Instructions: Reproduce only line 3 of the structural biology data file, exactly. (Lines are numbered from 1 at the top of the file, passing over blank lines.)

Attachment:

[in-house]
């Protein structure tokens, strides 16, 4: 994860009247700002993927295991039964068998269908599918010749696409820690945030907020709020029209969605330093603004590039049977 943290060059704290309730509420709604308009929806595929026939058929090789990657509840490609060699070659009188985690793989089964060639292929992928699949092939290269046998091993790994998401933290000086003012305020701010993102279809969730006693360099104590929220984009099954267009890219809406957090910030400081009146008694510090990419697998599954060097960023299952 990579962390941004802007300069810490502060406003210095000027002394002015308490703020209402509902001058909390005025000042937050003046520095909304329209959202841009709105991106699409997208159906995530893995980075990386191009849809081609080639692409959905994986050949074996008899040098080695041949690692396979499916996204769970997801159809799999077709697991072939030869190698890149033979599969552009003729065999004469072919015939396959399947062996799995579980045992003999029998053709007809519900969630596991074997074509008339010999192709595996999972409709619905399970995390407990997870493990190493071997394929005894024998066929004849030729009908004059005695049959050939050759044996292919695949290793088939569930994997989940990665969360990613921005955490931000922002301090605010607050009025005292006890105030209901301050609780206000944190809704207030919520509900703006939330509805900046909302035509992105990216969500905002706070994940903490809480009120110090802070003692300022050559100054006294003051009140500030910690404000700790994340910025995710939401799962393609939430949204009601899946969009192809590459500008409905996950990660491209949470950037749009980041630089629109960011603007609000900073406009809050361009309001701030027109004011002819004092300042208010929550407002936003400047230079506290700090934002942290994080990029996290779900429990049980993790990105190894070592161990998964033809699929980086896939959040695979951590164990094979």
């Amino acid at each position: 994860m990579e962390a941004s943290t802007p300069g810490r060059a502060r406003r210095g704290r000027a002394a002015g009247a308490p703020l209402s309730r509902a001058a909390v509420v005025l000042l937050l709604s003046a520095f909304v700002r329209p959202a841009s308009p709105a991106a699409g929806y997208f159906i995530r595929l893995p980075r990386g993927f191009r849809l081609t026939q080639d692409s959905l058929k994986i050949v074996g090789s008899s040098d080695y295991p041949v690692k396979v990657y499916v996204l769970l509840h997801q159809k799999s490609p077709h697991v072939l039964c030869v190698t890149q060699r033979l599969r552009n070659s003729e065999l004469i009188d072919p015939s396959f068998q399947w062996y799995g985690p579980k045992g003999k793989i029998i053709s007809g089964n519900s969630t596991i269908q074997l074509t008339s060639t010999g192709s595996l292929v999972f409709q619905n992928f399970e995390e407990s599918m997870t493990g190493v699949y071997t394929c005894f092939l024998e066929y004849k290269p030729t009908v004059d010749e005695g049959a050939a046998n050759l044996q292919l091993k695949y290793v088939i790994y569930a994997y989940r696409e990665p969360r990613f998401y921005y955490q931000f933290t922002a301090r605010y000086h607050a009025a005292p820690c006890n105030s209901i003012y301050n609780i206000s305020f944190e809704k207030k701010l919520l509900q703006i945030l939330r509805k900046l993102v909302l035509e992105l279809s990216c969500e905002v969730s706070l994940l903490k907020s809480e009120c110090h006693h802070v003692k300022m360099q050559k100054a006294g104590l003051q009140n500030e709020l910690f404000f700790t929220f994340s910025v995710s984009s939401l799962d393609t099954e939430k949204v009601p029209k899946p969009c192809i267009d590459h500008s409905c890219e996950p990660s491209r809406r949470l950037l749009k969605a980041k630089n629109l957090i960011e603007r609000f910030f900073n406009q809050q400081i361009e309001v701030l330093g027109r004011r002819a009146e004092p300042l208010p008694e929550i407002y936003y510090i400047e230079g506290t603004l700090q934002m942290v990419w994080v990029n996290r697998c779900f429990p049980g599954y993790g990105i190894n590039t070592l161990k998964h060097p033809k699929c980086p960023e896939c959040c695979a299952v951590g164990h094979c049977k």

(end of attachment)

């Amino acid at each position: 994860m990579e962390a941004s943290t802007p300069g810490r060059a502060r406003r210095g704290r000027a002394a002015g009247a308490p703020l209402s309730r509902a001058a909390v509420v005025l000042l937050l709604s003046a520095f909304v700002r329209p959202a841009s308009p709105a991106a699409g929806y997208f159906i995530r595929l893995p980075r990386g993927f191009r849809l081609t026939q080639d692409s959905l058929k994986i050949v074996g090789s008899s040098d080695y295991p041949v690692k396979v990657y499916v996204l769970l509840h997801q159809k799999s490609p077709h697991v072939l039964c030869v190698t890149q060699r033979l599969r552009n070659s003729e065999l004469i009188d072919p015939s396959f068998q399947w062996y799995g985690p579980k045992g003999k793989i029998i053709s007809g089964n519900s969630t596991i269908q074997l074509t008339s060639t010999g192709s595996l292929v999972f409709q619905n992928f399970e995390e407990s599918m997870t493990g190493v699949y071997t394929c005894f092939l024998e066929y004849k290269p030729t009908v004059d010749e005695g049959a050939a046998n050759l044996q292919l091993k695949y290793v088939i790994y569930a994997y989940r696409e990665p969360r990613f998401y921005y955490q931000f933290t922002a301090r605010y000086h607050a009025a005292p820690c006890n105030s209901i003012y301050n609780i206000s305020f944190e809704k207030k701010l919520l509900q703006i945030l939330r509805k900046l993102v909302l035509e992105l279809s990216c969500e905002v969730s706070l994940l903490k907020s809480e009120c110090h006693h802070v003692k300022m360099q050559k100054a006294g104590l003051q009140n500030e709020l910690f404000f700790t929220f994340s910025v995710s984009s939401l799962d393609t099954e939430k949204v009601p029209k899946p969009c192809i267009d590459h500008s409905c890219e996950p990660s491209r809406r949470l950037l749009k969605a980041k630089n629109l957090i960011e603007r609000f910030f900073n406009q809050q400081i361009e309001v701030l330093g027109r004011r002819a009146e004092p300042l208010p008694e929550i407002y936003y510090i400047e230079g506290t603004l700090q934002m942290v990419w994080v990029n996290r697998c779900f429990p049980g599954y993790g990105i190894n590039t070592l161990k998964h060097p033809k699929c980086p960023e896939c959040c695979a299952v951590g164990h094979c049977k």